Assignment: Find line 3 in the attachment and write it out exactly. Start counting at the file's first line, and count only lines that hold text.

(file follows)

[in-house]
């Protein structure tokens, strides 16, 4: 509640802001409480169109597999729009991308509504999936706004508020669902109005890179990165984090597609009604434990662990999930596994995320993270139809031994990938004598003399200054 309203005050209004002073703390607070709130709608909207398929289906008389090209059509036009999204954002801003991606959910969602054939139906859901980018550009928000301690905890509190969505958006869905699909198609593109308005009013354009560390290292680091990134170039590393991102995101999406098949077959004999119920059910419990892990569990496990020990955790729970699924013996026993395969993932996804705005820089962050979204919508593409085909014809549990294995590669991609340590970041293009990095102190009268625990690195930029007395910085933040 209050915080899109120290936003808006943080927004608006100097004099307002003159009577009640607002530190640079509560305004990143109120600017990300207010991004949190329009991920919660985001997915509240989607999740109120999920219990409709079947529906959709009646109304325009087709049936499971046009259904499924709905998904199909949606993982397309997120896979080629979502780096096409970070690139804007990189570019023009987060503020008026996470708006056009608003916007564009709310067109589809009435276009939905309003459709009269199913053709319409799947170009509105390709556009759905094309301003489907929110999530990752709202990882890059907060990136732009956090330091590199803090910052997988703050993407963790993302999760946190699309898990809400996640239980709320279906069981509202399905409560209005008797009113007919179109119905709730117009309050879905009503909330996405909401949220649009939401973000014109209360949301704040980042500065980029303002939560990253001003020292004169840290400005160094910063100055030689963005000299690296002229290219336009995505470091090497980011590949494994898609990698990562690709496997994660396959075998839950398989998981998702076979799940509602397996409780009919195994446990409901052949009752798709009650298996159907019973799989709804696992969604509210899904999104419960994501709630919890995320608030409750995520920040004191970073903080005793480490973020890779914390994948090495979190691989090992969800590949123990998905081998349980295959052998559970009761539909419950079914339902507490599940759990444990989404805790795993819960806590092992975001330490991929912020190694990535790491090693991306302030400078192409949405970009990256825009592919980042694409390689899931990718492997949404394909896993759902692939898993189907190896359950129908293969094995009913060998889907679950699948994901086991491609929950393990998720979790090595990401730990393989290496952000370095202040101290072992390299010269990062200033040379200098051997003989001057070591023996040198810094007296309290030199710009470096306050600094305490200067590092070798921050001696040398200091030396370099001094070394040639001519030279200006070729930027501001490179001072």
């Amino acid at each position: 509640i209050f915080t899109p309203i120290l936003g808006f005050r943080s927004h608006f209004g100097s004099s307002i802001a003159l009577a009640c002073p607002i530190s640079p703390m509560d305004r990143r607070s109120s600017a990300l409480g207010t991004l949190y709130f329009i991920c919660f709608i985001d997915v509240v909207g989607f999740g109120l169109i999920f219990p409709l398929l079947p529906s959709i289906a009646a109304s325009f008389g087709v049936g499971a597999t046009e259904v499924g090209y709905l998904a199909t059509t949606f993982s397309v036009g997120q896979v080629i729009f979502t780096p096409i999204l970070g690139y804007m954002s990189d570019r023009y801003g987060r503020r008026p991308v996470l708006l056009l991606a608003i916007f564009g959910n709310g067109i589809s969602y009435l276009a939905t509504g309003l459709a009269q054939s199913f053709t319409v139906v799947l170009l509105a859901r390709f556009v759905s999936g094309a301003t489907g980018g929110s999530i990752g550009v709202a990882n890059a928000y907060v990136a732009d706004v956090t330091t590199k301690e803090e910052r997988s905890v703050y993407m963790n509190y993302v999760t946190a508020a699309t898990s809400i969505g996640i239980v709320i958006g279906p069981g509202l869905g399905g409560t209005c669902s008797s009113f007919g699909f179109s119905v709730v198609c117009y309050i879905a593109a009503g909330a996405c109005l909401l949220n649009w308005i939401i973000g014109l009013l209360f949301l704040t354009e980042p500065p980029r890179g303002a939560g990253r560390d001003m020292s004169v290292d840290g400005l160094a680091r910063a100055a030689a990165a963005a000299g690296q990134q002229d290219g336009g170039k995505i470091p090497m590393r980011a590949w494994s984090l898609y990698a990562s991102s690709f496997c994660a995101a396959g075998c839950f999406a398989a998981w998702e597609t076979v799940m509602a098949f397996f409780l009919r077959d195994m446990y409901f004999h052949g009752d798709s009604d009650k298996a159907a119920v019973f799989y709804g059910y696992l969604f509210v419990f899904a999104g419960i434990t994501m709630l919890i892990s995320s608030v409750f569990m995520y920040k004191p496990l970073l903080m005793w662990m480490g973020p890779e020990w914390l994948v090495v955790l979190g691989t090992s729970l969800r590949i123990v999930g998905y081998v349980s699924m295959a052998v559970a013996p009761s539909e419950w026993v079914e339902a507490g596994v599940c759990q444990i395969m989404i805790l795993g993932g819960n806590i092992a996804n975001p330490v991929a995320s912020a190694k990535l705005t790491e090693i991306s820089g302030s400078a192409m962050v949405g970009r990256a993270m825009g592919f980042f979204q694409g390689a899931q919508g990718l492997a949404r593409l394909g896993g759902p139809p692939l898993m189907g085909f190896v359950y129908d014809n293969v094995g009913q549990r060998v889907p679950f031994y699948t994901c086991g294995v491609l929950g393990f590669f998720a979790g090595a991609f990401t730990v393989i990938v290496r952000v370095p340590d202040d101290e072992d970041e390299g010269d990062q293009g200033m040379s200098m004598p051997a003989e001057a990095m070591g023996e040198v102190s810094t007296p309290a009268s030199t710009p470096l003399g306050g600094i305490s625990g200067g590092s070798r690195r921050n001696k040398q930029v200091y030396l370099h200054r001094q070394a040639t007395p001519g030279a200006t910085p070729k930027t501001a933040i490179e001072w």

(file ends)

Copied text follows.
């Amino acid at each position: 509640i209050f915080t899109p309203i120290l936003g808006f005050r943080s927004h608006f209004g100097s004099s307002i802001a003159l009577a009640c002073p607002i530190s640079p703390m509560d305004r990143r607070s109120s600017a990300l409480g207010t991004l949190y709130f329009i991920c919660f709608i985001d997915v509240v909207g989607f999740g109120l169109i999920f219990p409709l398929l079947p529906s959709i289906a009646a109304s325009f008389g087709v049936g499971a597999t046009e259904v499924g090209y709905l998904a199909t059509t949606f993982s397309v036009g997120q896979v080629i729009f979502t780096p096409i999204l970070g690139y804007m954002s990189d570019r023009y801003g987060r503020r008026p991308v996470l708006l056009l991606a608003i916007f564009g959910n709310g067109i589809s969602y009435l276009a939905t509504g309003l459709a009269q054939s199913f053709t319409v139906v799947l170009l509105a859901r390709f556009v759905s999936g094309a301003t489907g980018g929110s999530i990752g550009v709202a990882n890059a928000y907060v990136a732009d706004v956090t330091t590199k301690e803090e910052r997988s905890v703050y993407m963790n509190y993302v999760t946190a508020a699309t898990s809400i969505g996640i239980v709320i958006g279906p069981g509202l869905g399905g409560t209005c669902s008797s009113f007919g699909f179109s119905v709730v198609c117009y309050i879905a593109a009503g909330a996405c109005l909401l949220n649009w308005i939401i973000g014109l009013l209360f949301l704040t354009e980042p500065p980029r890179g303002a939560g990253r560390d001003m020292s004169v290292d840290g400005l160094a680091r910063a100055a030689a990165a963005a000299g690296q990134q002229d290219g336009g170039k995505i470091p090497m590393r980011a590949w494994s984090l898609y990698a990562s991102s690709f496997c994660a995101a396959g075998c839950f999406a398989a998981w998702e597609t076979v799940m509602a098949f397996f409780l009919r077959d195994m446990y409901f004999h052949g009752d798709s009604d009650k298996a159907a119920v019973f799989y709804g059910y696992l969604f509210v419990f899904a999104g419960i434990t994501m709630l919890i892990s995320s608030v409750f569990m995520y920040k004191p496990l970073l903080m005793w662990m480490g973020p890779e020990w914390l994948v090495v955790l979190g691989t090992s729970l969800r590949i123990v999930g998905y081998v349980s699924m295959a052998v559970a013996p009761s539909e419950w026993v079914e339902a507490g596994v599940c759990q444990i395969m989404i805790l795993g993932g819960n806590i092992a996804n975001p330490v991929a995320s912020a190694k990535l705005t790491e090693i991306s820089g302030s400078a192409m962050v949405g970009r990256a993270m825009g592919f980042f979204q694409g390689a899931q919508g990718l492997a949404r593409l394909g896993g759902p139809p692939l898993m189907g085909f190896v359950y129908d014809n293969v094995g009913q549990r060998v889907p679950f031994y699948t994901c086991g294995v491609l929950g393990f590669f998720a979790g090595a991609f990401t730990v393989i990938v290496r952000v370095p340590d202040d101290e072992d970041e390299g010269d990062q293009g200033m040379s200098m004598p051997a003989e001057a990095m070591g023996e040198v102190s810094t007296p309290a009268s030199t710009p470096l003399g306050g600094i305490s625990g200067g590092s070798r690195r921050n001696k040398q930029v200091y030396l370099h200054r001094q070394a040639t007395p001519g030279a200006t910085p070729k930027t501001a933040i490179e001072w």